The result was a corseted, scoop-neck gown made of intertwined tiered layers of floral embroidered cotton lace and French Chantilly lace. Underneath, she wore a bodysuit made of silk corded Chantilly. “Making my own gown and my veil made me feel so connected to my wedding, I can’t even explain it,” recalls the bride. Even more impressive? Katie also made the dresses for her bridesmaids in a Morbido tulle flown in from Spain, as well as looks for her mother and mother-in-law. “It was so nice for everyone to be a part of our day, and in this way I could also be a part of theirs,” she says.
Getting married in Pennsylvania, near their childhood homes, was practically a given—especially because Tylee’s grandmother owns a beautiful thoroughbred racehorse farm where aunts, cousins, and other family members have also tied the knot. “It was a bit of a no-brainer,” Tylee says. As for the ceremony, they chose St. David’s Church in Wayne, Pennsylvania. Not only did they both go there growing up, but Tylee’s parents got married there. “When we walked in, we knew it was for us,” Katie says. Adds Tylee, “It has a big chapel space that fits hundreds of people, but we chose to have the ceremony in the tiny, original church from the 1700’s and just crammed everyone in.”
In keeping with the English garden theme, Valley Forge Flowers transformed the church aisle into a path of delphinium, ferns, and garden-inspired blooms. Katie and Tylee didn’t see each other before the ceremony, which was officiated by the church’s reverend. And while the couple didn’t write their own vows, they did memorize them. “Tylee’s parents also memorized them, so we wanted to honor them by doing it, too,” Katie says.
After the ceremony, every guest signed a witness sheet, which is a Quaker tradition. “We’ll be able to remember everyone who was there on our day,” says Tylee, who wore a cutaway morninguit by Ermilio Clothiers, the bespoke suiting brand founded by Katie's grandfather.
After taking a few posed photographs in the church, the newlyweds escaped in a getaway car: a dark green 1970s Mercedes 280SL Convertible, which was filled with delphinium for their drive to the reception. “My mom surprised us by putting tin cans on the car, which was cute and very old school,” Tylee says. “Katie and I took the long way to the reception. We drove through the town and everyone we passed on the street started cheering.” Following the ceremony, the couple took family portraits, with their photographer, Meredith Heuer, who also shot the couple's wedding video.
The wedding took place the same weekend as the Belmont Stakes horse race—and given the location of the reception, it’s no surprise that guests wanted to watch. The couple obliged by setting up a big-screen TV inside the barn, where the tack room had been converted into a bourbon bar with 10 different bottles on offer. After the race, which signaled the end of cocktail hour, the fun really began inside the large sailcloth tent. “We opened the dance floor early because we wanted people to basically never sit down,” Katie says.
Despite protests from their parents and the caterer Max Hansen, Katie and Tylee were adamant about doing a family-style dinner. “It just makes it more social and fun, and we liked the idea of everyone interacting,” Tylee says. The couple picked a number of dishes they liked at the tasting “whether or not they made sense,” says Katie. But the end result was a delicious mix of flavors—filet mignon, pan-roasted trout, pesto gnocchi, buttermilk smashed potatoes, and broccoli rabe, to name a few.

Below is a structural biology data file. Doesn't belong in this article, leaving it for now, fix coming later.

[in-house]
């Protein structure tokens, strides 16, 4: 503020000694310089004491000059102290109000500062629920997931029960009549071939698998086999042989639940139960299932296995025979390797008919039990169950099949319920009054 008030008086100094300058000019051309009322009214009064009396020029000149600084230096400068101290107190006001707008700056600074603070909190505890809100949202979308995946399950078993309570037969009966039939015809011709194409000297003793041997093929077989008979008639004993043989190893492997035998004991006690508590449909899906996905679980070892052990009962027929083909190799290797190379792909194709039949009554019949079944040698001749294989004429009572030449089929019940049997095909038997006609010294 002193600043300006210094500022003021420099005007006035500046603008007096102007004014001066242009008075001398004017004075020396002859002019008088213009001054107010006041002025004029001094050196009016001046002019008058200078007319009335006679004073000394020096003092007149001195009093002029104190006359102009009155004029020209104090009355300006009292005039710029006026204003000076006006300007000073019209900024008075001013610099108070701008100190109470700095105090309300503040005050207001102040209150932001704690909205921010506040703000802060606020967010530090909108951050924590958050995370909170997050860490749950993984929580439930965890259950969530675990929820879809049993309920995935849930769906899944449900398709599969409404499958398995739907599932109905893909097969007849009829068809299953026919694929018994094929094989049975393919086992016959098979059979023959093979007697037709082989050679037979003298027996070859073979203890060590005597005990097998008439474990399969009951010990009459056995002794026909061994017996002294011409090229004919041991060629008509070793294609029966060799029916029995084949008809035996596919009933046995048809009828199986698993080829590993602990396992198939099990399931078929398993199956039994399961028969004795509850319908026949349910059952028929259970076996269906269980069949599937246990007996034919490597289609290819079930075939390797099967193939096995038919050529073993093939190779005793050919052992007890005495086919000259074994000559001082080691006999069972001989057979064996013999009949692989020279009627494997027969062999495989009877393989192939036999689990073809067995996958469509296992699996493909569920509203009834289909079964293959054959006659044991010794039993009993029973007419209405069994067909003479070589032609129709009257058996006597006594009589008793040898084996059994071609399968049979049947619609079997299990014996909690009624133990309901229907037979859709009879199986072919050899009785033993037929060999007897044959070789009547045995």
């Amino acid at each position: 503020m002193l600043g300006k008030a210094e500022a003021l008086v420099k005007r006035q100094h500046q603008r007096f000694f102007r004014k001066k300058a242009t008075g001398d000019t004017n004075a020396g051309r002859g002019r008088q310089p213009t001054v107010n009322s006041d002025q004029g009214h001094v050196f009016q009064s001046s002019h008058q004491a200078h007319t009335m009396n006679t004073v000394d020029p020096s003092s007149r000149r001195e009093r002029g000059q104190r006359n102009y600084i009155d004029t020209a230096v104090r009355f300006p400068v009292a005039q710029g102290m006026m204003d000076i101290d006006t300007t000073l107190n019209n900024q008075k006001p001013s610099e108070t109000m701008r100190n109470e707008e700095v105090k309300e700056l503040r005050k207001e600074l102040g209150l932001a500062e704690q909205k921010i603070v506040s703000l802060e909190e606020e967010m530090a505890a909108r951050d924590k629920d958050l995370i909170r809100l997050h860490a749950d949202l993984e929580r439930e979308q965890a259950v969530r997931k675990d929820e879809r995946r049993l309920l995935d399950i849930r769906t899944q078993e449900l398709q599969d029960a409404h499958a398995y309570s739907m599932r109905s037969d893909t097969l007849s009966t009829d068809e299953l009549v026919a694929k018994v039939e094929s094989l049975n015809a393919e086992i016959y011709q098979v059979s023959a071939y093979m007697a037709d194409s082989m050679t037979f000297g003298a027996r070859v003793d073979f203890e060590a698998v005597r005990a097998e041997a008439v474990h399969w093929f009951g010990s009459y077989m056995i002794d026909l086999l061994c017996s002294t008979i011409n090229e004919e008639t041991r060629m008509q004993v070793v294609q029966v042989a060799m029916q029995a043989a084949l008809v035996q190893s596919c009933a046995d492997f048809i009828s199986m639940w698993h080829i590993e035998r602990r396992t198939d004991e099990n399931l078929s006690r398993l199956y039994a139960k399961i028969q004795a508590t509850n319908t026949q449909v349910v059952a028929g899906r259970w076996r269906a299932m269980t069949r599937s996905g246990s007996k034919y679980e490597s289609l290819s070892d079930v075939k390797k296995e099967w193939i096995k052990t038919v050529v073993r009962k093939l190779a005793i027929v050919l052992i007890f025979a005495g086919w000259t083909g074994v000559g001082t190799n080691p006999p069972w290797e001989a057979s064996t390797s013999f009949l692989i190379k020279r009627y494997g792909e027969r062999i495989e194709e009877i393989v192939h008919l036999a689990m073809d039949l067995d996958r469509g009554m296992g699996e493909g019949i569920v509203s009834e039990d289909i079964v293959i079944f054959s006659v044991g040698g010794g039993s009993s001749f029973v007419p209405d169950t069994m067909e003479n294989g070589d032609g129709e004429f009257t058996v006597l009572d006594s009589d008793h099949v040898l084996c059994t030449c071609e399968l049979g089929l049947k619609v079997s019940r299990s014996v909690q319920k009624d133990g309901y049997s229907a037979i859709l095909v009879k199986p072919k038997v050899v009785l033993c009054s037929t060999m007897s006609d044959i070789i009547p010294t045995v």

For dessert, the duo took advantage of strawberry season, and opted for a cake with lemon curd, fresh strawberries, and vanilla buttercream icing. “I still have dreams about how incredible the cake was,” Tylee says. “Our baker from The Createrie (a local bakery that has since closed) made enough for all 280 people—there was no sheet cake in the back.” Katie surprised Tylee with a groom’s cake made of chocolate and Nutella, and there was also an antique ice cream truck handing out all the classics. “It was cake and ice cream, like a five-year-old’s birthday party,” Katie jokes.
The 11-piece band from Starlight Music kept everyone on their feet; “The band was incredible, and guests were getting up and singing songs with them,” Tylee says. It started to wind down at around 11 p.m., but they convinced the band to stay for an extra half hour. “Late in the evening, Tylee, his groomsmen, and both of our fathers dug up a bottle of Maker’s Mark bourbon—a family favorite—they had buried a month in advance of the wedding, which is a tradition to secure good weather,” says Katie, who changed into a lace slip dress with ribbon ties at the shoulder. Finally, at midnight, the newlyweds headed to The Ritz-Carlton, Philadelphia to rest up for a flight to Africa the following morning.
Katie and Tylee spent a little more than three weeks in Africa, with stops in South Africa, Botswana, and Mozambique. In Botswana, they stayed at Duba Plains Camp, which has just five luxury tents (and wasn’t yet open at the time they booked the trip). “We fell in love with it there, and were lucky to see so much,” Katie says. One highlight? Watching a pride of lions successfully hunt some warthogs.
“We were fortunate to have our own guide and Jeep, so we could pick how long we followed certain animals—and we stuck with the lions for hours,” Tylee says. The getaway ended on a relaxing note at andBeyond Benguerra Island, off the coast of Mozambique.